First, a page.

Mike McKinnon, mayor of Lynnwood, Wash., said he wasn't even sure what his constituents thought on the matter. "I don't believe we've had any discussions in our community on climate change. I have one staff member who is half-time on recycling -- that's the full extent of my resources on the environment." When asked why he attended the conference if the issue was so low on his radar screen, he said, "When I read on the invitation, 'Salt Lake City ... Sundance ... Robert Redford ... all expenses paid,' that said yes to me!"

Des Moines, Iowa, Mayor T. M. Franklin Cownie (D) said he wasn't willing to sign any climate-related agreements without first getting the support of his city council. "I want to sell 'em first rather than go dump it on 'em. I need to make sure they understand gas-house [sic] emissions and all that before I make any big pledges," he told Muckraker.

Graham Richard (D) of Fort Wayne, Ind., put it this way: "My job is to be pragmatic. If I approach this issue with my constituents as some kind of Kyoto thing, I guarantee that'll raise a stink. Now if I sell it as a cost-saving measure, that's another story."

After hearing a litany of suggestions for investing in energy-efficient lighting, clean energy for municipal buildings, and hybrid-engine police cars, Roberta Cooper of Hayward, Calif., said, "I am a small-town mayor with small-town resources. I don't have the budget or the political leverage" to buy into such programs.

But these are precisely the doubts and barriers that the Sundance organizers hoped to address. "We didn't want to bring the choir here," said Mayor Anderson. ICLEI Executive Director Michelle Wyman explained that a lot of research went into selecting cities and towns that "historically tended to be more conservative on enviro issues and were also hotspots for CO2 emissions. We wanted to cut through the partisan barriers and recruit grassroots climate leaders in new regions." And they had reason to be proud of their outreach -- of the 58 invitations sent out, 48 were accepted.

Indeed, as the sessions went on, skepticism began to fade and the message got through to even some of the most dubious participants.

The most persuasive cris de coeur came from Chicago Mayor Richard Daley, a Democrat, whose photograph was snapped admiringly by more than a few of his smaller-town counterparts. He has implemented measures on everything from tree planting and bike paths to renewable-energy standards and requirements that "all of our major big-box [stores] have to do green roofs," he said. He later told Muckraker that cities, more than states or federal agencies, "are terrific laboratories for testing environmental policies and initiatives. We can demonstrate what works [to reduce emissions] and send a signal to the federal level that they are economically safe to implement."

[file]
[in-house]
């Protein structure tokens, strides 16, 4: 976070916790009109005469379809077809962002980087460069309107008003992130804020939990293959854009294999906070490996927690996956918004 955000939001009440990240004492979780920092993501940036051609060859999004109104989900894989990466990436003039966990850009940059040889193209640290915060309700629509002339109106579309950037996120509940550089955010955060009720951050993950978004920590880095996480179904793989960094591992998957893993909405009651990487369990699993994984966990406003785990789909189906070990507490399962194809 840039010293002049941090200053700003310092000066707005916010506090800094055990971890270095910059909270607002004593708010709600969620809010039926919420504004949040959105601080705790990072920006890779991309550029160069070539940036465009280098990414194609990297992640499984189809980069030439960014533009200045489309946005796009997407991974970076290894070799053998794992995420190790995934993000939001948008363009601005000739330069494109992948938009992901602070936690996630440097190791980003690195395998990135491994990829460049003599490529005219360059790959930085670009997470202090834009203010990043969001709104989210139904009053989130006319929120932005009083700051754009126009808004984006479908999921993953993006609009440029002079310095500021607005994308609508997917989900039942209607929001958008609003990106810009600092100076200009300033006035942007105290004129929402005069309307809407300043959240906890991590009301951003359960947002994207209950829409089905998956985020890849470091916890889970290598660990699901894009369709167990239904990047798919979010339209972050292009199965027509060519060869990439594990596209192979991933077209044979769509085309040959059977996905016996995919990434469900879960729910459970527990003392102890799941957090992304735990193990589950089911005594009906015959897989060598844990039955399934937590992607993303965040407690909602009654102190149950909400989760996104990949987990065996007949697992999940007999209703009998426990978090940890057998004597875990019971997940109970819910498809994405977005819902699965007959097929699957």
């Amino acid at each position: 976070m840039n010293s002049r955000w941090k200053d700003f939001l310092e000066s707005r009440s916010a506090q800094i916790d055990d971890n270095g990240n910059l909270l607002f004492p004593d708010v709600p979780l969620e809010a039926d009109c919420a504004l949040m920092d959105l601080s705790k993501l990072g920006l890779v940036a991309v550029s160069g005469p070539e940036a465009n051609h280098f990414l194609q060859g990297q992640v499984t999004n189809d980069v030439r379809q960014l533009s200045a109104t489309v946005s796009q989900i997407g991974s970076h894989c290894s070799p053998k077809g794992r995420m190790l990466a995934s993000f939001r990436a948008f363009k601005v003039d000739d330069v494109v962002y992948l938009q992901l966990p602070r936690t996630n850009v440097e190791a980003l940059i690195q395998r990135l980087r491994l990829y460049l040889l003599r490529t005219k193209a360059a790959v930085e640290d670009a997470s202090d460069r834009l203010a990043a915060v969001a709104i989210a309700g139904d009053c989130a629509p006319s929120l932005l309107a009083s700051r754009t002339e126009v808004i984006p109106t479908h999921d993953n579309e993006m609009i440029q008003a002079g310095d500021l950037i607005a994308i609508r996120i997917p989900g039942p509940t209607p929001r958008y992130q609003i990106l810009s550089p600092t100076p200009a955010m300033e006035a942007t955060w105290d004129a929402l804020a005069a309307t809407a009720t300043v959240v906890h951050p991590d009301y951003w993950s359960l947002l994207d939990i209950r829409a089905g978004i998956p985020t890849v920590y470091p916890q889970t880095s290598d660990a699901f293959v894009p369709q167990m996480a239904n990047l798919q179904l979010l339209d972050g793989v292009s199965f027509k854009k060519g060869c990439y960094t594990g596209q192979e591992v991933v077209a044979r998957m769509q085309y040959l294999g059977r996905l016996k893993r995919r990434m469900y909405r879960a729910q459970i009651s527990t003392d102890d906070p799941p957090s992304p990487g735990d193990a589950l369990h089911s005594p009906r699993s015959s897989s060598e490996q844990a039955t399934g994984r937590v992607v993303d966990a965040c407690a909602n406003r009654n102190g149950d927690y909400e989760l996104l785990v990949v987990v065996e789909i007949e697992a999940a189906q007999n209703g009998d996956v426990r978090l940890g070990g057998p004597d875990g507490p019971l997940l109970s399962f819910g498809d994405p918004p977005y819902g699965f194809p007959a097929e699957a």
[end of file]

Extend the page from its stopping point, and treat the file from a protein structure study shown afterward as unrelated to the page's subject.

Soon, the ideas were flowing. Hayward's Cooper suggested that all small-town mayors unite in a coalition to increase their purchasing power for clean energy and green products: "If I join forces with mayors in neighboring cities, I have more leverage. By joining each other we can be more effective and adventurous than by standing alone." Fort Wayne's Richard then expanded on the idea, proposing a large nationwide network of mayors that could buy green products collectively in an online auction to accelerate economies of scale.

Aspen Mayor Helen Klanderud suggested that cities participate in a "Canary Alliance" in which they would document the local impacts of climate change -- "how warming is threatening the skiing industry in Aspen, how drought is affecting crops in Idaho, and so on. That's the way to get people to understand that it is a local problem."

ICLEI's Wyman was thrilled with the results of the conference, saying, "What happened over the course of the past three days will change the way U.S. cities consume resources and do business." She pledged that her organization would help implement the ideas that emerged, chronicle successes and failures, and organize annual follow-up summits.

Redford, too, was positively buoyant: "What gives me hope is that in politics, baby steps can lead to sea change," he told Muckraker. "The whole political system can be terribly sluggish, stalemated, constipated -- the barriers can seem insurmountable. But then all these distributed little pockets of inspiration slowly begin opening up, joining together, building a collective force, and can suddenly give way to tremendous momentum and change. That, I hope, is what's under way."

McKinnon of Lynnwood may end up bringing inspiration back to his pocket of the world; he's now vowed to strike up a dialogue in his community on climate change. "I've decided to make my half-time employee full-time," he beamed, "with a focus not just on recycling, but climate too. I just can't wait to get back home and start implementing."

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By Amanda Griscom Little

Amanda Griscom Little is a columnist for Grist Magazine. Her articles on energy, technology and the environment have appeared in publications ranging from Rolling Stone to the New York Times Magazine.